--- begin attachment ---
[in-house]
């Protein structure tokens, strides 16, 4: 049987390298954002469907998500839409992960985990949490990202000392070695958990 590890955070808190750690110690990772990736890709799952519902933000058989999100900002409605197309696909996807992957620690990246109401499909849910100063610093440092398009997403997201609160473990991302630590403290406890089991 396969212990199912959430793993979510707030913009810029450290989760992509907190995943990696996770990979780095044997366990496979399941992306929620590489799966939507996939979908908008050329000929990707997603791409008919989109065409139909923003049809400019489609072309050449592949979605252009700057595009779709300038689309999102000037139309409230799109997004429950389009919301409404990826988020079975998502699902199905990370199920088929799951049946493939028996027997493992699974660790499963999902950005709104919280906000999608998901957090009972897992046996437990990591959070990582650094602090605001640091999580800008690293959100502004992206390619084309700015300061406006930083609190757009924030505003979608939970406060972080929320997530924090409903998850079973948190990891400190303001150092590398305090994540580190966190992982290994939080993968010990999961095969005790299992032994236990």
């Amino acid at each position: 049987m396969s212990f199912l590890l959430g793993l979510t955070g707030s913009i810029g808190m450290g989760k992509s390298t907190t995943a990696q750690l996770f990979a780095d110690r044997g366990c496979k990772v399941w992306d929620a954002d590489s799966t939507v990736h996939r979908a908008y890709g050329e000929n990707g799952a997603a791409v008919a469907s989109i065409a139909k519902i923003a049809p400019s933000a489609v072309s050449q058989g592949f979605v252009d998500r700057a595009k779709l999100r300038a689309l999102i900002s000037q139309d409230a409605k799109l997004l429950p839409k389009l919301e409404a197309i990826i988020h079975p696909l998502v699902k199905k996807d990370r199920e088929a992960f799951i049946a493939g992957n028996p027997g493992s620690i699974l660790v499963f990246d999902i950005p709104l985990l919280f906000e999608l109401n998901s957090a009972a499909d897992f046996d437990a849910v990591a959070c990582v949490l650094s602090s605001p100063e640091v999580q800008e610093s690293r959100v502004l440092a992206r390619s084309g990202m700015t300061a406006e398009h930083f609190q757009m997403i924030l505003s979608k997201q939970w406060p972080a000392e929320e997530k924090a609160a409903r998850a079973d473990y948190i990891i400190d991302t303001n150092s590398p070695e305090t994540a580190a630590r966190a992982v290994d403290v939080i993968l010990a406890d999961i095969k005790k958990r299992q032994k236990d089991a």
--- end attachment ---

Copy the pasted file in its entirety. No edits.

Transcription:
[in-house]
């Protein structure tokens, strides 16, 4: 049987390298954002469907998500839409992960985990949490990202000392070695958990 590890955070808190750690110690990772990736890709799952519902933000058989999100900002409605197309696909996807992957620690990246109401499909849910100063610093440092398009997403997201609160473990991302630590403290406890089991 396969212990199912959430793993979510707030913009810029450290989760992509907190995943990696996770990979780095044997366990496979399941992306929620590489799966939507996939979908908008050329000929990707997603791409008919989109065409139909923003049809400019489609072309050449592949979605252009700057595009779709300038689309999102000037139309409230799109997004429950389009919301409404990826988020079975998502699902199905990370199920088929799951049946493939028996027997493992699974660790499963999902950005709104919280906000999608998901957090009972897992046996437990990591959070990582650094602090605001640091999580800008690293959100502004992206390619084309700015300061406006930083609190757009924030505003979608939970406060972080929320997530924090409903998850079973948190990891400190303001150092590398305090994540580190966190992982290994939080993968010990999961095969005790299992032994236990």
């Amino acid at each position: 049987m396969s212990f199912l590890l959430g793993l979510t955070g707030s913009i810029g808190m450290g989760k992509s390298t907190t995943a990696q750690l996770f990979a780095d110690r044997g366990c496979k990772v399941w992306d929620a954002d590489s799966t939507v990736h996939r979908a908008y890709g050329e000929n990707g799952a997603a791409v008919a469907s989109i065409a139909k519902i923003a049809p400019s933000a489609v072309s050449q058989g592949f979605v252009d998500r700057a595009k779709l999100r300038a689309l999102i900002s000037q139309d409230a409605k799109l997004l429950p839409k389009l919301e409404a197309i990826i988020h079975p696909l998502v699902k199905k996807d990370r199920e088929a992960f799951i049946a493939g992957n028996p027997g493992s620690i699974l660790v499963f990246d999902i950005p709104l985990l919280f906000e999608l109401n998901s957090a009972a499909d897992f046996d437990a849910v990591a959070c990582v949490l650094s602090s605001p100063e640091v999580q800008e610093s690293r959100v502004l440092a992206r390619s084309g990202m700015t300061a406006e398009h930083f609190q757009m997403i924030l505003s979608k997201q939970w406060p972080a000392e929320e997530k924090a609160a409903r998850a079973d473990y948190i990891i400190d991302t303001n150092s590398p070695e305090t994540a580190a630590r966190a992982v290994d403290v939080i993968l010990a406890d999961i095969k005790k958990r299992q032994k236990d089991a």